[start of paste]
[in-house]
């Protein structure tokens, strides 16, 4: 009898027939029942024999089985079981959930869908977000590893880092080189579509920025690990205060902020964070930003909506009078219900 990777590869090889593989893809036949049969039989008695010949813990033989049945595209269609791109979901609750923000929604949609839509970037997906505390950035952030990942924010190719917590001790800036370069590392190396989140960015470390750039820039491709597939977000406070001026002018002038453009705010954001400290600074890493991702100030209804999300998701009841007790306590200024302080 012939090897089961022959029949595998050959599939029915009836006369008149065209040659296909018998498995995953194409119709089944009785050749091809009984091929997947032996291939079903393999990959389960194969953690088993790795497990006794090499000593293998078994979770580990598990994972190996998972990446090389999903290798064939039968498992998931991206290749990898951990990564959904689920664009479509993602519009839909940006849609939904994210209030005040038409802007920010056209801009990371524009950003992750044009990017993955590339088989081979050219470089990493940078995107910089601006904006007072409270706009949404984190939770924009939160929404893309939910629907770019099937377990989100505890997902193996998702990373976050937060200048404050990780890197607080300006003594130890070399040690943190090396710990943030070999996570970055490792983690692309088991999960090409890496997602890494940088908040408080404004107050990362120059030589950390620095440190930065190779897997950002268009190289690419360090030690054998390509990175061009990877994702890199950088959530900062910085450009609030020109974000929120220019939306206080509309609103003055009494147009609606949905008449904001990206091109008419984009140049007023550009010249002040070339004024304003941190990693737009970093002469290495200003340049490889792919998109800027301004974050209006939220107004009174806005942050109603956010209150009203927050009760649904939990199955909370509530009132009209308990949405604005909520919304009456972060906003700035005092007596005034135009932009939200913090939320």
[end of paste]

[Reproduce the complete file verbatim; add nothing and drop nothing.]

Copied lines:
[in-house]
């Protein structure tokens, strides 16, 4: 009898027939029942024999089985079981959930869908977000590893880092080189579509920025690990205060902020964070930003909506009078219900 990777590869090889593989893809036949049969039989008695010949813990033989049945595209269609791109979901609750923000929604949609839509970037997906505390950035952030990942924010190719917590001790800036370069590392190396989140960015470390750039820039491709597939977000406070001026002018002038453009705010954001400290600074890493991702100030209804999300998701009841007790306590200024302080 012939090897089961022959029949595998050959599939029915009836006369008149065209040659296909018998498995995953194409119709089944009785050749091809009984091929997947032996291939079903393999990959389960194969953690088993790795497990006794090499000593293998078994979770580990598990994972190996998972990446090389999903290798064939039968498992998931991206290749990898951990990564959904689920664009479509993602519009839909940006849609939904994210209030005040038409802007920010056209801009990371524009950003992750044009990017993955590339088989081979050219470089990493940078995107910089601006904006007072409270706009949404984190939770924009939160929404893309939910629907770019099937377990989100505890997902193996998702990373976050937060200048404050990780890197607080300006003594130890070399040690943190090396710990943030070999996570970055490792983690692309088991999960090409890496997602890494940088908040408080404004107050990362120059030589950390620095440190930065190779897997950002268009190289690419360090030690054998390509990175061009990877994702890199950088959530900062910085450009609030020109974000929120220019939306206080509309609103003055009494147009609606949905008449904001990206091109008419984009140049007023550009010249002040070339004024304003941190990693737009970093002469290495200003340049490889792919998109800027301004974050209006939220107004009174806005942050109603956010209150009203927050009760649904939990199955909370509530009132009209308990949405604005909520919304009456972060906003700035005092007596005034135009932009939200913090939320």